Blue Ridge Marathon

The best discount rate offered for Blue Ridge Marathon is available during Black Friday weekend.  I am huge fan of this race, which is also why I wanted to be a race ambassador.  Since this rate is so good, I wanted to share my experience so you wouldn’t miss out on a great Spring race.

The race

One of the reasons I keep coming back to Roanoke is the experience. Most race experiences start on race day. But in Roanoke, the excitement starts the day prior to race day.  The race is also very conveniently set up. The expo is downtown in the Market Building, which is blocks from Elmwood Park. Elmwood Park is where the finish line is located, the free pre-race concert, and a post-race concert. Because it is free, many locals and visitors are at the outside amphitheater enjoying beer and food trucks at the park.  The starting line is also perpendicular to Elmwood Park, which makes Elmwood Park a central point to the race.

Also, the post-race concert is a ticketed event, which means you’ll have to buy one if interested.  Racers do have an opportunity to buy a discounted ticket. 

The challenge 

When a race trademarks itself as “America’s Toughest Road Marathon,” it is hard to convince you it will be easy to complete. Also, a marathon itself takes training and dedication. And the 10-K and Half offer a challenge greater than your typical 10-K and Half races. But even though the course is more challenging, the course rewards you with stunning views throughout the race.  Below is a quick recap of what to expect.

The 10K course

My first 10K race was Blue Ridge Marathon’s Star-K offering. This was also my first visit to Roanoke, which also added to the excitement. The race starts with the other race options on Jefferson Street in downtown Roanoke. Which means the first mile or two will be the most people you will see on the course. It is a welcome sight, as the temperature are cool at the race start. In the distance, you will see the highest point on the 10-K course, the Roanoke Star atop Mill Mountain.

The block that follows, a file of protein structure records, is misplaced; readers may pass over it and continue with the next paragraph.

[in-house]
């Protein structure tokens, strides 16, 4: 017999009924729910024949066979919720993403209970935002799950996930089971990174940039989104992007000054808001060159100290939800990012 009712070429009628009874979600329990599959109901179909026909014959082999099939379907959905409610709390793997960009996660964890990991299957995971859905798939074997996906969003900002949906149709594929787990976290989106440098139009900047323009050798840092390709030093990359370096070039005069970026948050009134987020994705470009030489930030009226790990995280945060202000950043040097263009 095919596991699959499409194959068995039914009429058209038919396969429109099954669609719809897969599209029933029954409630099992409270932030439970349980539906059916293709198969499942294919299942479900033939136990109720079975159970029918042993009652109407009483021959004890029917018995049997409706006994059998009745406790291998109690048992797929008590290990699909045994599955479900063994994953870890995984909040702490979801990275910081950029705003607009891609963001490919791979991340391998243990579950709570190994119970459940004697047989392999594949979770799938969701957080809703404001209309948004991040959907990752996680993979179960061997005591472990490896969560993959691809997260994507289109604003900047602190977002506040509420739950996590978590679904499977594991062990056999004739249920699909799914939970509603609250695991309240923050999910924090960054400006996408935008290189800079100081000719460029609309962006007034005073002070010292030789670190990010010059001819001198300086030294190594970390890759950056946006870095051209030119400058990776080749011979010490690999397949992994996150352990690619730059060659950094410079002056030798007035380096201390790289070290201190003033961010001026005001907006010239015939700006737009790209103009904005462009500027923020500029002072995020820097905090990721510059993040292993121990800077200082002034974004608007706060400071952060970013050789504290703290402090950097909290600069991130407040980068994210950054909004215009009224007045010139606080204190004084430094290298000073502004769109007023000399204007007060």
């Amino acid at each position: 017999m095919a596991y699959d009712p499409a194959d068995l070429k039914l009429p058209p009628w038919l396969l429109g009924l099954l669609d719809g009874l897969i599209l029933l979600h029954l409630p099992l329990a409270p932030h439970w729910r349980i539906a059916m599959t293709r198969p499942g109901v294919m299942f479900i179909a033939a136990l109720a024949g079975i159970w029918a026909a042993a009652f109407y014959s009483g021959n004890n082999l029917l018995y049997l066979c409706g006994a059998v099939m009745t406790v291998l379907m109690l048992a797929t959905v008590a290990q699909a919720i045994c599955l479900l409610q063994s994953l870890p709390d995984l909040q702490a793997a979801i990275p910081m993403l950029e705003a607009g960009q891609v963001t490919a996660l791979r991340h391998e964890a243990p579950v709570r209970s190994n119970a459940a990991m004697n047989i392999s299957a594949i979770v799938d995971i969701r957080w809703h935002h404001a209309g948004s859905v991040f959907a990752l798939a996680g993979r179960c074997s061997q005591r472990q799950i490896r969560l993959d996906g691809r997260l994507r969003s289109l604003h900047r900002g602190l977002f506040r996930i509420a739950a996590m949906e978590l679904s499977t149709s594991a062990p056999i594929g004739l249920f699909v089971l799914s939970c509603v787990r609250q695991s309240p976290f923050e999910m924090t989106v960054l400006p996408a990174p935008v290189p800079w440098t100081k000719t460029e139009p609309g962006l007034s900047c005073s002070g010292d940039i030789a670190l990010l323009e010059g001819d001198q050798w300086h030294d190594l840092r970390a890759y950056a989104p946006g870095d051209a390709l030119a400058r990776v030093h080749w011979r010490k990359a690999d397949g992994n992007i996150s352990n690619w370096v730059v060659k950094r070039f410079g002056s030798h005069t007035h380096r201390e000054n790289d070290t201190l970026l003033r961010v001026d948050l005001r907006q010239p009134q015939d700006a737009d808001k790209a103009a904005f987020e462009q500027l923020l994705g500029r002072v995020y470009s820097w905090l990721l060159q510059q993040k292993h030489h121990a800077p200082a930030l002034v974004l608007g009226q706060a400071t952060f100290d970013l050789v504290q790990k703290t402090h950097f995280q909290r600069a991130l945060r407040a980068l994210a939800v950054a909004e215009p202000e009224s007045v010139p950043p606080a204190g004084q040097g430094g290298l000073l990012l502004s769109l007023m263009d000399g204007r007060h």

The first three miles are up hill on your way to the Roanoke Star. At mile one, you will find a water stop and a couple bathrooms. As I mentioned, all the races start at the same time.  So you’ll want to take care of business prior, if you can. If you can hold it longer, around mile two the marathon splits and the half and 10-K head up Mill Mountain. There are more bathrooms here and I was able to quickly stop and go here.

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Inspiration for my 10-K was seeing the Roanoke Star.

After the first mile, the race starts to get beautiful. You leave the Roanoke neighborhoods and enter a canopy of trees to cheer you on. Depending on your comfort on hills, you may want to take an easier pace the first three miles until the Star. I kept a nice pace going, but I know I slowed when I finally saw the Star. More to take photos, at least that’s what I tell my ego.

In Mill Mountain Park is a nice water spot and volunteers will take your photo with the Star in the background. From here, it is an easier race as you travel switchbacks downhill. About mile marker 4, there is a nice house that sets up a water spot, too.

As you finish the decent, your fellow runners conquering the Half marathon will want to trade you bibs.  Their about halfway done and another mountain in their future.  You’ll see the half marathon’s turn before you cross the Walnut Avenue bridge. The remaining route is fairly flat within downtown Roanoke. The finish line wraps up in Elmwood Park with an awesome crowd cheering you on.

Marathon

After completing the 10K, I quickly redacted a promise I made myself that I would never run a marathon. I returned the following year to run my first marathon in Roanoke.